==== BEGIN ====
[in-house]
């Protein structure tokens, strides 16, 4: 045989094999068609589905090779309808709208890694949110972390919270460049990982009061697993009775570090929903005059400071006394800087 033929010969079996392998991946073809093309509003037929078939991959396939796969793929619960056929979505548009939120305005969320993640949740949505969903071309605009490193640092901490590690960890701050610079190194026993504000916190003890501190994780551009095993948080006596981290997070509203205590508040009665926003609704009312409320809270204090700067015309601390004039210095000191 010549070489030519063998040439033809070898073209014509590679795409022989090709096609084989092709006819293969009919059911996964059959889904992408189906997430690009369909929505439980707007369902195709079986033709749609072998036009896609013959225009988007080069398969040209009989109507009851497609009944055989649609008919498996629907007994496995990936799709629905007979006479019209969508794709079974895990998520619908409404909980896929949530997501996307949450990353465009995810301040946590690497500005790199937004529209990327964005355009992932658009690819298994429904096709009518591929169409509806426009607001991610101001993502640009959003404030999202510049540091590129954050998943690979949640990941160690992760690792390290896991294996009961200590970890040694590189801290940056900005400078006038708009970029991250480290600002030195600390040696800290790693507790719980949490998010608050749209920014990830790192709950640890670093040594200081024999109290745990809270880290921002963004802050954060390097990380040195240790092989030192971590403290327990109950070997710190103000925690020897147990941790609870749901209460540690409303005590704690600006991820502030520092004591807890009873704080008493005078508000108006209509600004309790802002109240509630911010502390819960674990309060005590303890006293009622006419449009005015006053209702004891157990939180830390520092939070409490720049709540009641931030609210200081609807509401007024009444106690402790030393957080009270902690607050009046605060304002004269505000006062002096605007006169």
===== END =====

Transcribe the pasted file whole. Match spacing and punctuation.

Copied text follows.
[in-house]
């Protein structure tokens, strides 16, 4: 045989094999068609589905090779309808709208890694949110972390919270460049990982009061697993009775570090929903005059400071006394800087 033929010969079996392998991946073809093309509003037929078939991959396939796969793929619960056929979505548009939120305005969320993640949740949505969903071309605009490193640092901490590690960890701050610079190194026993504000916190003890501190994780551009095993948080006596981290997070509203205590508040009665926003609704009312409320809270204090700067015309601390004039210095000191 010549070489030519063998040439033809070898073209014509590679795409022989090709096609084989092709006819293969009919059911996964059959889904992408189906997430690009369909929505439980707007369902195709079986033709749609072998036009896609013959225009988007080069398969040209009989109507009851497609009944055989649609008919498996629907007994496995990936799709629905007979006479019209969508794709079974895990998520619908409404909980896929949530997501996307949450990353465009995810301040946590690497500005790199937004529209990327964005355009992932658009690819298994429904096709009518591929169409509806426009607001991610101001993502640009959003404030999202510049540091590129954050998943690979949640990941160690992760690792390290896991294996009961200590970890040694590189801290940056900005400078006038708009970029991250480290600002030195600390040696800290790693507790719980949490998010608050749209920014990830790192709950640890670093040594200081024999109290745990809270880290921002963004802050954060390097990380040195240790092989030192971590403290327990109950070997710190103000925690020897147990941790609870749901209460540690409303005590704690600006991820502030520092004591807890009873704080008493005078508000108006209509600004309790802002109240509630911010502390819960674990309060005590303890006293009622006419449009005015006053209702004891157990939180830390520092939070409490720049709540009641931030609210200081609807509401007024009444106690402790030393957080009270902690607050009046605060304002004269505000006062002096605007006169």